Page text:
Fashion / Style

Decoding the complex dress code that is black tie

black tie

In criminally casual Australia, you'd be forgiven for getting confused by a black tie dress code. Nowadays it's rare for a pair of sneakers to be deemed inappropriate, but in this case you'll want to leave them at home. Black tie requires a level of formality that can be both exhilarating and baffling. So here we are, ready to return to the eternal question of what to wear?

Full length gowns trawling across dance floors, a flash of sparkling stiletto from underneath a table cloth, jewels on jewels on jewels. Black tie allows us to explore exciting territory. While certainly not as formal as white tie and not as casual as cocktail, the black tie dress code has always allowed for an air of uncertainty. In preparation for the moment when it inevitably comes, we're revisiting the unspoken rules and mood of black tie dressing below.


What does black tie actually mean?

The concept of black tie originated in the Edwardian era, relating to an event where guests would dress smartly for dinner and drinks functions with a start time later than 6pm. It presented an opportunity for royals and members of the upper class to still dress respectfully, without the formalities of a tailcoat or a heavy gown. It should be noted, that although at its core, black tie essentially means, 'formal', it is not actually the most formal of all the dress codes (white tie occupies that spot).

Given that we no longer live in the early 20th century, black tie is a little less rigid, leaving room for interpretation. One way to ascertain the level of formality of the "black tie" event in question, is to simply check-in with your host. There's no need to suffer in silence. Alternatively, you can take the temperature by asking what fellow attendees are wearing. This will give you a better understanding around what to expect and how to dress.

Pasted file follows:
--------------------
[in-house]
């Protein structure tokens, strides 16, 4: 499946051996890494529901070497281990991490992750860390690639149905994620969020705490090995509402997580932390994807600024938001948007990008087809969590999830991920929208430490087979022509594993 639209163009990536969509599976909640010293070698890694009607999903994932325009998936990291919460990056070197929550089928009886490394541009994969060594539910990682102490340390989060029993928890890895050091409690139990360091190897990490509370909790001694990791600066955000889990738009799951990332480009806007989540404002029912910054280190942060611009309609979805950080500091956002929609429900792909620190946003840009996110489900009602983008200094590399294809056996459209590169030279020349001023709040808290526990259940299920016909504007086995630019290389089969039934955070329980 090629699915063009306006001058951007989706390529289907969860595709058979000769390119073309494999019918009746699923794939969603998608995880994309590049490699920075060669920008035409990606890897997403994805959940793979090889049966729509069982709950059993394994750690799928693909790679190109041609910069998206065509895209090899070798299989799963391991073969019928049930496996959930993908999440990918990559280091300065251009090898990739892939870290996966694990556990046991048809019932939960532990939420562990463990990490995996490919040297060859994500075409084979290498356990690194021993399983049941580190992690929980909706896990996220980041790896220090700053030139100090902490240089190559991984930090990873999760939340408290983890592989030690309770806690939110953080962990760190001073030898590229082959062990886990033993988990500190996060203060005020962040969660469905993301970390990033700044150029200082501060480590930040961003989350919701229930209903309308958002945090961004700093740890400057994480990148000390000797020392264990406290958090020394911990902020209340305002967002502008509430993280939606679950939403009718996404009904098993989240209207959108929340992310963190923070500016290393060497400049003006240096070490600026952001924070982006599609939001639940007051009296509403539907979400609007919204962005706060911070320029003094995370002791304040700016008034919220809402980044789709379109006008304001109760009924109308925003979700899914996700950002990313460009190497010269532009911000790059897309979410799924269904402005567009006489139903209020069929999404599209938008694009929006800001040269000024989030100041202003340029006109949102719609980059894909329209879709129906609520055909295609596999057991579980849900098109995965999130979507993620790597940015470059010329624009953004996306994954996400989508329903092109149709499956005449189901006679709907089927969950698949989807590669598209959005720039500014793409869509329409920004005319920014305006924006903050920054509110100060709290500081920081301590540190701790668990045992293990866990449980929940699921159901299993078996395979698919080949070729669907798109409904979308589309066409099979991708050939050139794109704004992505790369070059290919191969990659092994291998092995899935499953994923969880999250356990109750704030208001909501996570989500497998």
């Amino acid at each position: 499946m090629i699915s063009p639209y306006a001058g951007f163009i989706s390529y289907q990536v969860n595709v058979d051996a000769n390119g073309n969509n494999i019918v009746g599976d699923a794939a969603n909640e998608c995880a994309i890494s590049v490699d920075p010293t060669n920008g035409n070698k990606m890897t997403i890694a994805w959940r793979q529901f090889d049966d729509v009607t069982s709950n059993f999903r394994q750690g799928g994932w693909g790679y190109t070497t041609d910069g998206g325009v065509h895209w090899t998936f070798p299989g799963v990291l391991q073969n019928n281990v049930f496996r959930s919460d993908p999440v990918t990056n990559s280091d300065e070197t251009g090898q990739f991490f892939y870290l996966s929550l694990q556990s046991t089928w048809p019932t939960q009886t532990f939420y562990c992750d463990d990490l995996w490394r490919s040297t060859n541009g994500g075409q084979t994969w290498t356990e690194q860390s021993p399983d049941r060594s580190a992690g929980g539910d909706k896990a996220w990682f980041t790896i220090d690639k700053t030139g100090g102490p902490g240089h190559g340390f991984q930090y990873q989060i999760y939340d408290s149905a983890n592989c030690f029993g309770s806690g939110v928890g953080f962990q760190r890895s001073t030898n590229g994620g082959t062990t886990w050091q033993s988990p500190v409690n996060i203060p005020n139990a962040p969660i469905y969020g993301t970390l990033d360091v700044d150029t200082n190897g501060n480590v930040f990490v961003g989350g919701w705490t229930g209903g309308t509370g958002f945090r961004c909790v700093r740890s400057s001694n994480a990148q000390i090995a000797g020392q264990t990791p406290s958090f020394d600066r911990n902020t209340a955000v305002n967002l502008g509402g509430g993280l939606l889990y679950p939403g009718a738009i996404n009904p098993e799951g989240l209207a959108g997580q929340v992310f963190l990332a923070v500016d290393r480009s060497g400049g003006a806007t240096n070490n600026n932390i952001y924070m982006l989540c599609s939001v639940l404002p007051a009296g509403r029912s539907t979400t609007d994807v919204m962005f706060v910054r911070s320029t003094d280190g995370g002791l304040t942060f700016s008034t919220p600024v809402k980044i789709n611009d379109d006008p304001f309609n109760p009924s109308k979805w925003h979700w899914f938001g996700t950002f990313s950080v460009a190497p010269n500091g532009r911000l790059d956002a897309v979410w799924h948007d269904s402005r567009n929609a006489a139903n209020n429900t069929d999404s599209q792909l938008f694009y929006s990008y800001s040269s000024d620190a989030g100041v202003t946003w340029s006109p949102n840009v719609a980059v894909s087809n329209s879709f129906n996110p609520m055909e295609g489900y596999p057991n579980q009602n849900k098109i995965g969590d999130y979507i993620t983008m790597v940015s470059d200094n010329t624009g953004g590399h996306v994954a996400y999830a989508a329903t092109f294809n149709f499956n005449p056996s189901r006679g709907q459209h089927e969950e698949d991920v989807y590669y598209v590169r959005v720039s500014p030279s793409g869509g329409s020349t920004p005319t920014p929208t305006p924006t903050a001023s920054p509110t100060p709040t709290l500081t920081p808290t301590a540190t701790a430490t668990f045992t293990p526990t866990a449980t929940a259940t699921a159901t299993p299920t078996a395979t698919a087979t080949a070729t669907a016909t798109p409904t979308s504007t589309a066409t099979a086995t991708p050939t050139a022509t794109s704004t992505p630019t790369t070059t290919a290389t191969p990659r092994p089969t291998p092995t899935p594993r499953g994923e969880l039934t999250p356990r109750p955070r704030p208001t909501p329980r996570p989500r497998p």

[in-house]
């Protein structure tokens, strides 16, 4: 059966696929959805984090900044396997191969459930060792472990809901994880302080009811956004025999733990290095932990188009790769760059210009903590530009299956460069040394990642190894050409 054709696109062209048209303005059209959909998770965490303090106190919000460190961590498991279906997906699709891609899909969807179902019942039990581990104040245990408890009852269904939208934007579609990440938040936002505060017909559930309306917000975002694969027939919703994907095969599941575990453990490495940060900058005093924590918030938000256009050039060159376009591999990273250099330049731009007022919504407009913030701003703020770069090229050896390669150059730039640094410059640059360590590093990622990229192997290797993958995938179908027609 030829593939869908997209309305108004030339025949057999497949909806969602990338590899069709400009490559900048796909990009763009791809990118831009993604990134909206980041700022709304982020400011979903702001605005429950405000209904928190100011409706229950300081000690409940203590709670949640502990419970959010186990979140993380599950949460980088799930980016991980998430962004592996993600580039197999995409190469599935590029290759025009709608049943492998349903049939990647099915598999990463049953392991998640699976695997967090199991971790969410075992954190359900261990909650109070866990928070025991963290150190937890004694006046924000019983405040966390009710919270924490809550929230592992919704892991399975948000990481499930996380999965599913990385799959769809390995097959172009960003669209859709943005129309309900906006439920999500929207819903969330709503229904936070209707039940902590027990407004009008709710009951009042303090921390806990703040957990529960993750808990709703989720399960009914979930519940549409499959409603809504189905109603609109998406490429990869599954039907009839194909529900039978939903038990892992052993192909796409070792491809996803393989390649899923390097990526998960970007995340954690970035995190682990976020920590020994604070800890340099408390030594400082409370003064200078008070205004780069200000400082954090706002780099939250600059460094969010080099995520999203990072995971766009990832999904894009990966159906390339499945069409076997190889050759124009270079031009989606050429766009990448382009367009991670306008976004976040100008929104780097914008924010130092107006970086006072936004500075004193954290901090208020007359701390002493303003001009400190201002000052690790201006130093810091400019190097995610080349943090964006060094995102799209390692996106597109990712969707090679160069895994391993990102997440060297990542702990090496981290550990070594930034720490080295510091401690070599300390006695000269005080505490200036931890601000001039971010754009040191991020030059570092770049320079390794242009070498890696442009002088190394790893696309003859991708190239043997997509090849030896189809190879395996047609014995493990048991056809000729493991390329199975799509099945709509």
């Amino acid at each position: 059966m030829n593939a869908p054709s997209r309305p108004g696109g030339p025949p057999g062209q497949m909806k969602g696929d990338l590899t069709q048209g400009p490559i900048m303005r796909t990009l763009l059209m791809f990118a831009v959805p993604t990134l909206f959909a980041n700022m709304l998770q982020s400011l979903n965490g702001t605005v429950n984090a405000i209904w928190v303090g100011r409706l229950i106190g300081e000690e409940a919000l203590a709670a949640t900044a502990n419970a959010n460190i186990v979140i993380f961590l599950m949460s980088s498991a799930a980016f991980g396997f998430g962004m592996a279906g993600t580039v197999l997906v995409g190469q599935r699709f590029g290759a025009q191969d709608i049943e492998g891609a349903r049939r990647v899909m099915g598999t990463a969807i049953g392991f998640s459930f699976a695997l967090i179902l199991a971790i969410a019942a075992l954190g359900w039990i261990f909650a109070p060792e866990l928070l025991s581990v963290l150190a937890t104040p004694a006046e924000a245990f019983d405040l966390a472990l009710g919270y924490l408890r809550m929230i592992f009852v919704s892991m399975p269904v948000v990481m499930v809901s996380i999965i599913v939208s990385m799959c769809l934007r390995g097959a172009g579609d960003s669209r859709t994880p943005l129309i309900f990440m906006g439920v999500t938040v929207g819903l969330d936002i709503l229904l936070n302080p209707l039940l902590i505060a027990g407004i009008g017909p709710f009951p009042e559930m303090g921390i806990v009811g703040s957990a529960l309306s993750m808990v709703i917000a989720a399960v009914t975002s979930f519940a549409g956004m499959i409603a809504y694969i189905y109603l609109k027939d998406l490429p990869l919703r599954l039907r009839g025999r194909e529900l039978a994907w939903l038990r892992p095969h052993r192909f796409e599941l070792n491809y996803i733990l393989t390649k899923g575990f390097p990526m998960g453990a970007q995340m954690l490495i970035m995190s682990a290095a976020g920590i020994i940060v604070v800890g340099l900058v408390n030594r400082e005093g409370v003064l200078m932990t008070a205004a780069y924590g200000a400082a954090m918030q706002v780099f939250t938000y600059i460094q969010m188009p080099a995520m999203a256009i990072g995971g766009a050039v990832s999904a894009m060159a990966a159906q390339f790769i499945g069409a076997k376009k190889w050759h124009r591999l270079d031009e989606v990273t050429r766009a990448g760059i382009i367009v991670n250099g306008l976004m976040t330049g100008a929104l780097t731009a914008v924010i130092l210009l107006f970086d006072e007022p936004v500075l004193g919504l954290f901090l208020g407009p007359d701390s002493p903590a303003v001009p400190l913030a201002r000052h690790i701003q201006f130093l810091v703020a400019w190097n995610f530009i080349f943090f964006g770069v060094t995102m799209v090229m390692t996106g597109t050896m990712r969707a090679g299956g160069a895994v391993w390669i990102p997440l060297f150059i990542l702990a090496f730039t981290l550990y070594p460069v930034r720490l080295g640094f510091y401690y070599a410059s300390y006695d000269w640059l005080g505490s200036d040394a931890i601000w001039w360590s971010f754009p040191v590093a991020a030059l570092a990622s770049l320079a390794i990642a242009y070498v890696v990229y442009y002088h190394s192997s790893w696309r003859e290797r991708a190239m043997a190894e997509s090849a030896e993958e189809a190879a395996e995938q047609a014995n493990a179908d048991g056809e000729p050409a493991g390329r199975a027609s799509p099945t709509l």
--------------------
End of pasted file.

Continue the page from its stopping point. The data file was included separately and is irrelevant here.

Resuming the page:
Should I wear a floor length dress?

Historically, black tie for women has always translated to floor-length gowns. However, this is the 21st century and appropriate black tie-hemlines are heavily contested. Who's to say a mini dress is inappropriate if it's Alaïa? Which is why, within reason of course, shorter dress lengths are also acceptable. If you know that the event errs on the side of casual, a cocktail dress (particularly if it's from 16Arlington or Miu Miu) will do just nicely.

If you do opt for a shorter length, look to couture gowns of the 1950s where nipped waists and full skirts reigned supreme. Alternatively if you're an avid follower of dress codes, add some intrigue to a full-length gown by opting for a slight train, a subtle cut-out or even Opera gloves.

With the slight update in dress code, black tie no longer restricts you to dress-wearing either. A Saint Laurent-esque tuxedo with a satin lapel is completely above board, as is a two-piece number of a formal nature. Whatever you choose, just make sure it makes you feel like a queen or king. It's your world, we're just living it in.


What fabrics are appropriate for black tie?

If you do want to get a little bit more adventurous with your dress length, its best to still stick to black tie-appropriate fabrics. Keeping in mind that black tie events are almost exclusively held in the evening, it's advised to keep to luxurious and opulent fabrics such as silks, velvets, satin, taffeta, tulle, lace and chiffon. Every day or 'daytime' fabrics such as jersey, knit, cotton, corduroy, flannel, linen and denim are not the norm – but as with most things, execution is everything.


What shoes should I wear?

As for your footwear selection, the foolproof approach is one that is location-driven. Regardless of what the name might infer, black tie doesn't always mean 'carpeted ballroom' or 'grand hall'. You certainly don't want to get caught standing in the city's finest gardens for a night in grass-piercing stilettos. Similarly, just because your gown may be floor-length, don't neglect the impact of a glistening Manolo peeking out from underneath as you waltz onto the dance floor. Carrie Bradshaw knew its power and so should you.


Do women have to wear black?

Although it may seem like the obvious choice, there's no official obligation to wear black to formal events of this nature. Several of the most show-stopping gowns in fashion history marry colour and formality; case in point, Lauren Hutton in that rainbow Halston v-neck at the 1975 Oscars. Many designers at the forefront of evening wear regularly experiment with various shades and even prints. When our next black tie event reveals itself, you best believe we'll be opting for a maximalist, Loewe gown (although Schiaparelli would be out first port of call).


Black tie inspiration

To help you get into the black tie mood, we've curated a selection of notable black tie moments from red carpets, runways and beyond.

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